To the Rev. Dr. Baldwin.
Rangoon, August 26, 1817.
Rev. and Dear Sir: I am at present wholly absorbed in the dictionary. I hope to have it finished by the time that brother Rice arrives. The rains make it difficult for me to go out much; and for the same reason, we have not many Burman visitors in our insulated situation. Even those who have visited us frequently, and acquired some knowledge of our religion, and manifested some spirit of inquiry, are deterred from prosecuting their inquiries by fear of persecution. The two most hopeful persons suddenly discontinued their visits two months ago, and we have not seen them since. We suppose, from the circumstances, that they became fearful of being suspected. Sometimes persons who have been conversing with me on religion have been surprised by others, on which I have observed that they were disconcerted, remained silent, and got off as soon as possible. They all tell me that it would ruin a Burman to adopt the new religion. My teacher was lately threatened in public for having assisted a foreigner in making books subversive of the religion of the country. He replied that he merely taught me the language, and had no concern in the publication. In view of these difficulties, our first thought is, God can give to the inquirers that love to Jesus, and that resolution to profess his religion, which will overcome their fears. Our second thought is this: We are not under a free government, where every one is his own master, but under an absolute monarchy, where all are the property of one man. Is it not regular and prudent to say something to the master of this great family of slaves, before we take such measures as may be considered trespassing on his rights, and occasion our being deprived of any further opportunity of prosecuting those measures? With these views, I concluded, a few months ago, to distribute the tracts and Gospel which we have published, but with caution and discrimination, to converse on religion with all that I met, but to direct my labors chiefly to preparing what will be invaluable to future missionaries, and thus spend the rest of this year, until we shall have further assistance and advice from home. Then it may be thought best for one of us to go up to Ava, and introduce the matter gradually and gently to the knowledge of the emperor. I am fully persuaded that he has never yet got the idea that an attempt is making to introduce a new religion among his slaves. How the idea will strike him is impossible to foresee. He may be enraged, and order off the heads of all concerned. The urbanity, however, with which he treats all foreigners, and his known hatred of the present order of Boodhist priests, render such a supposition improbable. And if he should only be indifferent, should discover no hostility, especially if he should treat the missionaries with complacency, it would be a great point gained. No local government would dare to persecute the espousers of a new religion if it was known that they had friends at court. I do not mean to imply that all persecution is to be dreaded, but that persecution which would effectually prevent the use of the means of grace certainly is. It is true that God will call those whom he has chosen; but since he has made means necessary to the end, since it is by the gospel of his Son that He calls his people, it is certainly as much the duty of his servants to endeavor to avert such persecution as would effectually prevent the use of means as it is to use any means at all; and we may reasonably conclude that, when God has a people whom he is about to call, he will direct his servants in such a course.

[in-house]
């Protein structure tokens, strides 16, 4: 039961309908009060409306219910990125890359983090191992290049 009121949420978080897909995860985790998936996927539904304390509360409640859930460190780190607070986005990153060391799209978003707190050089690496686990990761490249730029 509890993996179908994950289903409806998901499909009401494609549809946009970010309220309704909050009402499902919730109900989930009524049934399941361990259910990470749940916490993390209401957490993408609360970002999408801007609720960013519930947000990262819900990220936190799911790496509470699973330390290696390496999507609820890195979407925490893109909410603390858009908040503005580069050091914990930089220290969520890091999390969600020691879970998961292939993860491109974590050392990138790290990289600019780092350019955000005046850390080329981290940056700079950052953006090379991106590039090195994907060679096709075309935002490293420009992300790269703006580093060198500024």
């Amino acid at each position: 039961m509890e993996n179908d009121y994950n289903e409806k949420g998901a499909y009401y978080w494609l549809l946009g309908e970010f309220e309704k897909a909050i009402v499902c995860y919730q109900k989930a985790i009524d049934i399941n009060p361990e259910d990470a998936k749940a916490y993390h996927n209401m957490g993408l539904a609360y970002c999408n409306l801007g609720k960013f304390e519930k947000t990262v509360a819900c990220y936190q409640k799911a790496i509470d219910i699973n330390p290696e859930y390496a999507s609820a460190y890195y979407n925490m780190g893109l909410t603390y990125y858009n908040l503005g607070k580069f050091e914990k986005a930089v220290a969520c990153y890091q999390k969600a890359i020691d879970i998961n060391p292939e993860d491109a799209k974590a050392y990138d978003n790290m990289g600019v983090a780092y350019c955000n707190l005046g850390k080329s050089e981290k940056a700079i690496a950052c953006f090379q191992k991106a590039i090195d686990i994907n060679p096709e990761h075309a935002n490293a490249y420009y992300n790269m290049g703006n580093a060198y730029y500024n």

I have no doubt that God is preparing the way for the conversion of Burmah to his Son. Nor have I any doubt that we who are now here are, in some little degree, contributing to this glorious event. This thought fills me with joy. I know not that I shall live to see a single convert; but, notwithstanding, I feel that I would not leave my present situation to be made a king.
I remain, dear sir,
Your servant in the Lord,
A. JUDSON, JR.1
1 This letter was published in A Memoir of the Life and Labors of the Rev. Dr. Judson, D.D. Vol. 1, pp. 190–191 by Francis Walyalnd, President of Brown University (Phillips, Sampson, and Co.: Boston, MA, copyright 1853 by Emily Judson